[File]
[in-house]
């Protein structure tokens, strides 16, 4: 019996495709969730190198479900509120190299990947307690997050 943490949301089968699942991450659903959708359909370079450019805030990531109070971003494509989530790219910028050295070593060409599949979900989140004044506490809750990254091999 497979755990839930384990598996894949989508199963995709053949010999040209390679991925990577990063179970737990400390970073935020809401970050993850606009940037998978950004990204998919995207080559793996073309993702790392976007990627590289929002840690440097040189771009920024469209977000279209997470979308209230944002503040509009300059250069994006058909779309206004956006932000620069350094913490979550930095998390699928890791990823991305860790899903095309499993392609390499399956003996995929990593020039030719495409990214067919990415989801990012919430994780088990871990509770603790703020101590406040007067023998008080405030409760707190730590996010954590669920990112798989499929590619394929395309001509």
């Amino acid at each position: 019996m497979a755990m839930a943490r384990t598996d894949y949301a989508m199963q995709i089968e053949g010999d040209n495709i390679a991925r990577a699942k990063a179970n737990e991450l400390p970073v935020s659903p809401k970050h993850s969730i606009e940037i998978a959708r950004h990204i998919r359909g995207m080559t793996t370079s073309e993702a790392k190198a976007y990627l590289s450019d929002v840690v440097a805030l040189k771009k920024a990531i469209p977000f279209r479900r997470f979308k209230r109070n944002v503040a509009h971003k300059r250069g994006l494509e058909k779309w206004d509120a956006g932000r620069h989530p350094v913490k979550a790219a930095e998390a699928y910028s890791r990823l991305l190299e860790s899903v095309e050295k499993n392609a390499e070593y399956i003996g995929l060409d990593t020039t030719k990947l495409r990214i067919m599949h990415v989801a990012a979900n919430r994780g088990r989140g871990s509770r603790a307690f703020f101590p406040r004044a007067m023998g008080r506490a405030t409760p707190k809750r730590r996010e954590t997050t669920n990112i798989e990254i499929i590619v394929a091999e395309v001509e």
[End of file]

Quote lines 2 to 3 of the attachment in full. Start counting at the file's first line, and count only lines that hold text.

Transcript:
């Protein structure tokens, strides 16, 4: 019996495709969730190198479900509120190299990947307690997050 943490949301089968699942991450659903959708359909370079450019805030990531109070971003494509989530790219910028050295070593060409599949979900989140004044506490809750990254091999 497979755990839930384990598996894949989508199963995709053949010999040209390679991925990577990063179970737990400390970073935020809401970050993850606009940037998978950004990204998919995207080559793996073309993702790392976007990627590289929002840690440097040189771009920024469209977000279209997470979308209230944002503040509009300059250069994006058909779309206004956006932000620069350094913490979550930095998390699928890791990823991305860790899903095309499993392609390499399956003996995929990593020039030719495409990214067919990415989801990012919430994780088990871990509770603790703020101590406040007067023998008080405030409760707190730590996010954590669920990112798989499929590619394929395309001509």
């Amino acid at each position: 019996m497979a755990m839930a943490r384990t598996d894949y949301a989508m199963q995709i089968e053949g010999d040209n495709i390679a991925r990577a699942k990063a179970n737990e991450l400390p970073v935020s659903p809401k970050h993850s969730i606009e940037i998978a959708r950004h990204i998919r359909g995207m080559t793996t370079s073309e993702a790392k190198a976007y990627l590289s450019d929002v840690v440097a805030l040189k771009k920024a990531i469209p977000f279209r479900r997470f979308k209230r109070n944002v503040a509009h971003k300059r250069g994006l494509e058909k779309w206004d509120a956006g932000r620069h989530p350094v913490k979550a790219a930095e998390a699928y910028s890791r990823l991305l190299e860790s899903v095309e050295k499993n392609a390499e070593y399956i003996g995929l060409d990593t020039t030719k990947l495409r990214i067919m599949h990415v989801a990012a979900n919430r994780g088990r989140g871990s509770r603790a307690f703020f101590p406040r004044a007067m023998g008080r506490a405030t409760p707190k809750r730590r996010e954590t997050t669920n990112i798989e990254i499929i590619v394929a091999e395309v001509e």